People living longer have a greater need for money. When Social Security established the “normal” retirement age at 65, the typical American male lived only two to three years beyond that, so his requirement for funds was limited. Now, a male who lives to age 65 is likely to live to 81, and life spans continue to increase. Instead of financing for a retirement of three years, now retirement lasts 16 years on average. Women who live to age 65 can be expected to live to 85! Longer life spans mean a greater need for financial resources for life’s necessities, not to mention supporting successful family business seniors in the lifestyle to which they have become accustomed.

Defining a challenging role for senior generation leaders. If people are living longer, what is the senior generation going to do with their additional time on earth? How are they going to stay challenged, energized, and productive? What roles will they have in the family business, and what role does the junior generation have? How will the generations share power and make decisions?

Demographically speaking, we are on the cusp of what might be called a “sandwich generation.” A gentleman called a few years ago saying that his 78 year old father had passed away, and he now owned 100 percent of the family business where he was the newly installed president at age 56. His problem was that his 30-something children were already agitating for him to begin an aggressive round of succession planning! His lament was, “I’ve only been ‘the man’ for less than a year, and they’re already after me to get out of the way. I’d like to enjoy my day in the sun for a little while.”

This will become more and more common, and with the legal profession’s disposition to use tools like generation skipping trusts, the sandwich generation may find their days in the sun to be rather more limited than they had imagined.

Junior generation family members might well be senior citizens themselves before they inherit family business assets. Because many family business ownership succession plans contemplate transfer of the business only upon death, junior generation family members may well be 65 or older before they inherit! Estate plans often tend to be tax-wise but family and business foolish. Speaking on behalf of many frustrated younger generation family members with whom we’ve talked over the years, the prospect of waiting until age 60 or 70 to inherit the family business simply isn’t very exciting. The age old problem, first identified by Leon Danco in the early 1970s, of the senior generation holding on to the business past the point of productivity will only be exacerbated as people live longer.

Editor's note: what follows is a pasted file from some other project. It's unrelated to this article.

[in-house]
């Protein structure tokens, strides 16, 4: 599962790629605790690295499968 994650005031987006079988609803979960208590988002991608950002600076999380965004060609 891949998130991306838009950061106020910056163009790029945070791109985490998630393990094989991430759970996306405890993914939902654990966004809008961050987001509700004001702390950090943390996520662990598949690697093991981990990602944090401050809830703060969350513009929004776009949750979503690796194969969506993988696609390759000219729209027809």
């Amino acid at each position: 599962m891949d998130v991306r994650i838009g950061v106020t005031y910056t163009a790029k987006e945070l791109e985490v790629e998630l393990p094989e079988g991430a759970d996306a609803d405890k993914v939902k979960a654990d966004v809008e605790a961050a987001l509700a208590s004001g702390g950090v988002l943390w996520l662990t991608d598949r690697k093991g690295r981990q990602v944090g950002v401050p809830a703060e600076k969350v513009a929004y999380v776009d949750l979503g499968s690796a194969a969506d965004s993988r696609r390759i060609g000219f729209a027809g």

Employees are graying. Most non-family management leaders tend to be roughly the same age as senior family business owners. Some of the same falling productivity issues will challenge family business managers as well as owners and relatives. Family businesses—known for loyalty and sentimentality towards long-time employees—will have some difficult personnel decisions to make.

There are probably many other family business stresses which may be created by the happy circumstance of longer life spans. On a much more positive note, longer life spans have some upside benefits. The most obvious is that senior generation family members will be around longer for us to love, learn from, and enjoy.

They’ll be able to pass along their accumulated wisdom and share in a meaningful way with their adult grandchildren and maybe great-grandchildren. Longer life spans mean your store might have more time to get it right. The planning horizon will be longer, you’ll be able to assimilate short-term mistakes a bit easier, and you’ll have more opportunity to professionalize the business for sustainable growth and prosperity.

A longer life doesn’t necessarily mean more challenges for your store; they just mean that family home furnishings store will continue to face challenges of an evolving and ever changing sort.

About the Author

Wayne Rivers
Wayne Rivers is president of The Family Business Institute. He has appeared on The Today Show, CNN, CNBC and is an expert panelist for The Wall Street Journal. He can be reached at Wayne @wayne.rivers@familybusinessinstitute.com.